The Netherlands is at the forefront of a global trend turning away from using animals for scientific and commercial tests. Technological advances are making animal testing less necessary and, at the same time, a vibrant animal rights movement is mobilising public opinion.
Recent developments in the Netherlands underpin this trend. Major Dutch research centre TNO has announced it will immediately cease testing on all species of primates (testing on the primates most closely related to humans was banned in 2003).
There are currently about 1,600 primates used for testing in the Netherlands to develop medicines to treat infectious and chronic diseases. Most of the animals used are imported from China.
Cats and dogs
A citizen’s initiative to ban testing on cats and dogs recently got enough support to be presented in parliament. It was ultimately rejected, but only on procedural grounds. Animals Rights Party MP Esther Ouwehand was pleased with the initiative and is convinced the ban will come eventually.
“We need to consider carefully what we are doing with dogs and cats. We want a specific ban for them, like the one we got for testing on primates.”
Research and development has long been a major sector in the Netherlands and animal testing has always played a role. In 2009, the last year for which data is available, about 600,000 animals were used for testing. That is less than half the level of 30 years ago.
Public pressure has increased in the last few years. The Animal Rights Party, the first political party in the world expressly founded to represent the rights of animals, has become a stable and effective factor in Dutch politics. Non-governmental organisations also enjoy popular support and have proven effective lobbyists of both the government and the private sector.
The government strictly regulates animal testing and researchers are required to reduce, refine or replace animal testing wherever they can.
Animal rights extremists are also active in the Netherlands. There have been a number of violent incidents in which research facilities were targeted, although attacks have decreased in the last two years.
Economic considerations increasingly play a role in decisions whether or not to use animals for testing. Alternatives are less expensive and in some cases security measures add to the cost of animal testing. Even those involved with animal testing say alternatives are better. Jan Langemans is director of animal testing at the Biomedical Primate Research Centre in Rijswijk:
“I think we would all want a world free of animal testing. We would be in favour, if it were possible. Unfortunately, we do need to do tests on animals.”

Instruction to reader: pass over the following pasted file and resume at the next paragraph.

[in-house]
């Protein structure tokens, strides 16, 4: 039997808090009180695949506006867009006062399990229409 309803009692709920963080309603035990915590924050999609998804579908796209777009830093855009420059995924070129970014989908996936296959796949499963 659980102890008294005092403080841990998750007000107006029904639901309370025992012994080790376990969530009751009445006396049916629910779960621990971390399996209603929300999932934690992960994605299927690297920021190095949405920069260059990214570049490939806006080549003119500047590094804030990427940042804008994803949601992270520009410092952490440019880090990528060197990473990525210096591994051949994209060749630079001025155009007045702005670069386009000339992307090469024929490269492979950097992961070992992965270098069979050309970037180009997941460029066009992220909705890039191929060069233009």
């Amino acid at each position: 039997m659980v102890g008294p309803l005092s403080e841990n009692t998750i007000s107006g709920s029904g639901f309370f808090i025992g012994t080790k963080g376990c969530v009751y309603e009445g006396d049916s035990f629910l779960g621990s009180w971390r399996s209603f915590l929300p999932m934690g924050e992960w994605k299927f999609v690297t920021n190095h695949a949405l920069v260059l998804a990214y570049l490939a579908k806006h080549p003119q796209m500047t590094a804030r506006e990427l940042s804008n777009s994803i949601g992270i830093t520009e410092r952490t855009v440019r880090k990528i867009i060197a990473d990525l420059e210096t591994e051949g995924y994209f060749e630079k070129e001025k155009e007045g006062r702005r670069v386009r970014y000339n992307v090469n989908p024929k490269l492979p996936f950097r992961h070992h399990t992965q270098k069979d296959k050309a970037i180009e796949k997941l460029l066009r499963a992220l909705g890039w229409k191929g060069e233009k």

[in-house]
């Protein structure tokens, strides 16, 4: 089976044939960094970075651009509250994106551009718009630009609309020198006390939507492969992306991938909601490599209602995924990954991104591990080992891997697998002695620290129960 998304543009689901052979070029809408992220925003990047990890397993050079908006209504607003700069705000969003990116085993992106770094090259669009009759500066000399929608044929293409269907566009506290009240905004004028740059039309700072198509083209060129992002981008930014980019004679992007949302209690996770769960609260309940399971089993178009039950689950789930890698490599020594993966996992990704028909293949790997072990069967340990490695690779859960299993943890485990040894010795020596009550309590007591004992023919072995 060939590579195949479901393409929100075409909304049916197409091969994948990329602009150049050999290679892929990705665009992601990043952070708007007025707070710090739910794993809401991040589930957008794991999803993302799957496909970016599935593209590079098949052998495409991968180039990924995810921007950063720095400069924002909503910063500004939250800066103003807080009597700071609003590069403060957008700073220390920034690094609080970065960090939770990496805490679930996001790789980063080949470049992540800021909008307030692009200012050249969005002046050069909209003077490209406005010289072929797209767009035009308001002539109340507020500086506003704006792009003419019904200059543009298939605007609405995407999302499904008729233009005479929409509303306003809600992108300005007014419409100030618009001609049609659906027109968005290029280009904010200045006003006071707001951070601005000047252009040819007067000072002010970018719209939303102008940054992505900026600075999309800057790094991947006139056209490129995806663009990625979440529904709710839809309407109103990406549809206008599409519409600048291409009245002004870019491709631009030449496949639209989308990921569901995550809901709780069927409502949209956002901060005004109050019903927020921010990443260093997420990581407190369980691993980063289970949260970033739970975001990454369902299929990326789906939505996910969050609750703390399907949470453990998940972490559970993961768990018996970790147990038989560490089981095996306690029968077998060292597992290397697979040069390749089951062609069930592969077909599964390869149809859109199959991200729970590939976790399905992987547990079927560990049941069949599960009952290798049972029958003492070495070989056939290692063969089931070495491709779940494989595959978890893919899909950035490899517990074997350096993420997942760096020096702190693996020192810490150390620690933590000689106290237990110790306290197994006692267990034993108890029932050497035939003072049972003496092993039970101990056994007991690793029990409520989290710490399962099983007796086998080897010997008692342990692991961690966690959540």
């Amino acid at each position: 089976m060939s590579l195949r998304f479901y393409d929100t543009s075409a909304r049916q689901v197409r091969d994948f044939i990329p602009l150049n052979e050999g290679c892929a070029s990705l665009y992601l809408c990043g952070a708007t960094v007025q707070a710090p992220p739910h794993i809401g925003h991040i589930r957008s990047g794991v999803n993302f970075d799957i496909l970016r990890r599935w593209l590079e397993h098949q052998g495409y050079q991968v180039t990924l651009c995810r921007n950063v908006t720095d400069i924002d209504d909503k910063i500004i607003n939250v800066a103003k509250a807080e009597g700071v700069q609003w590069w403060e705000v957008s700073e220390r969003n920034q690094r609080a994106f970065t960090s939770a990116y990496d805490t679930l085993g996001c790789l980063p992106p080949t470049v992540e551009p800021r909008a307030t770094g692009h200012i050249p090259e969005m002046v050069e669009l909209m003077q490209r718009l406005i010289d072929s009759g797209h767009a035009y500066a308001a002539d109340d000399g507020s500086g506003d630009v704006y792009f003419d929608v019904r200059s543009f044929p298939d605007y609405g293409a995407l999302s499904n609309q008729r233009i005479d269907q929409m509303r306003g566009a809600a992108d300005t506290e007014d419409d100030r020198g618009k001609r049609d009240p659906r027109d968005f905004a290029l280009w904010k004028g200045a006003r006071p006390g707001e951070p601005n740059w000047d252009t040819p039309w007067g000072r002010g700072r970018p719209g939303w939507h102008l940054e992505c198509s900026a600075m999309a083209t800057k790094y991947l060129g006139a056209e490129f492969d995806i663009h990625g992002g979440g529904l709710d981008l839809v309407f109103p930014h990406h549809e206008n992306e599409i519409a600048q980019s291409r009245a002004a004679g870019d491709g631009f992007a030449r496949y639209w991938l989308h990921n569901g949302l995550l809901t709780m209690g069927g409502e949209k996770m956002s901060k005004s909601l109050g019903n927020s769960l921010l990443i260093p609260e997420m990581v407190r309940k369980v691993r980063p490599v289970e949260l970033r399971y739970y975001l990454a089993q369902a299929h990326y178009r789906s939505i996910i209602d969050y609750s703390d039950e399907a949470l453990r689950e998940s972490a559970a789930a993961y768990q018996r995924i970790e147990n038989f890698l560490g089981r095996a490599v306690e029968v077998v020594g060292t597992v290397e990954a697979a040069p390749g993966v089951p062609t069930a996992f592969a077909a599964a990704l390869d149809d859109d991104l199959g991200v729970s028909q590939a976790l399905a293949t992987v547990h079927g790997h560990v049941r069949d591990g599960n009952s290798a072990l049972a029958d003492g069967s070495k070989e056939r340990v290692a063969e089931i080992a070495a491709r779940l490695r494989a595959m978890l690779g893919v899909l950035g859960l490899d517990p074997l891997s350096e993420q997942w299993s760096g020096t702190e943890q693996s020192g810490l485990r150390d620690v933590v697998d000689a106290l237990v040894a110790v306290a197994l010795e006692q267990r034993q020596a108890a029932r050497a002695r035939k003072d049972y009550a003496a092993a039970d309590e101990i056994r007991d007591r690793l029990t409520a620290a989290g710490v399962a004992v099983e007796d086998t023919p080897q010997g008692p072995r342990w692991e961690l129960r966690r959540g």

The TNO annual report announcing the halt of testing on primates cites economic factors as part of the motivation. In the light of these developments, the Dutch government is looking into the value of alternatives to animal testing as a potential new niche for the Dutch research and development sector.
The National Institute of Public Health and the Environment (RIVM) has also contributed to a decrease in animal testing worldwide. The RIVM set up a website back in 2006 with physiological and anatomical data on people and animals. A survey of users of the website recently showed that it has helped them avoid 20,000 animal tests per year.
Of course, public pressure against animal testing and increasingly strict regulation have pushed many companies to outsource testing to other parts of the world. Some business has gone to Singapore and China, although figures are hard to come by. Beijing has become a major player in biotechnology partly due to a permissive environment for animal testing.
China too is starting to embrace alternatives, in part because the European Commission is considering a ban on data based on animal testing. Dutch-based multinational Unilever held a conference in Shanghai last spring on exploring alternative to animal testing. Aside from the testing facilities in China itself, the country is also an exporter of primates for testing elsewhere. This is also the case with Indonesia.
While the European Union has already banned animal testing in the cosmetics industry and a ban on sales of cosmetics tested on animals will take effect soon, China and countries in Latin American actually require cosmetics to be tested on animals.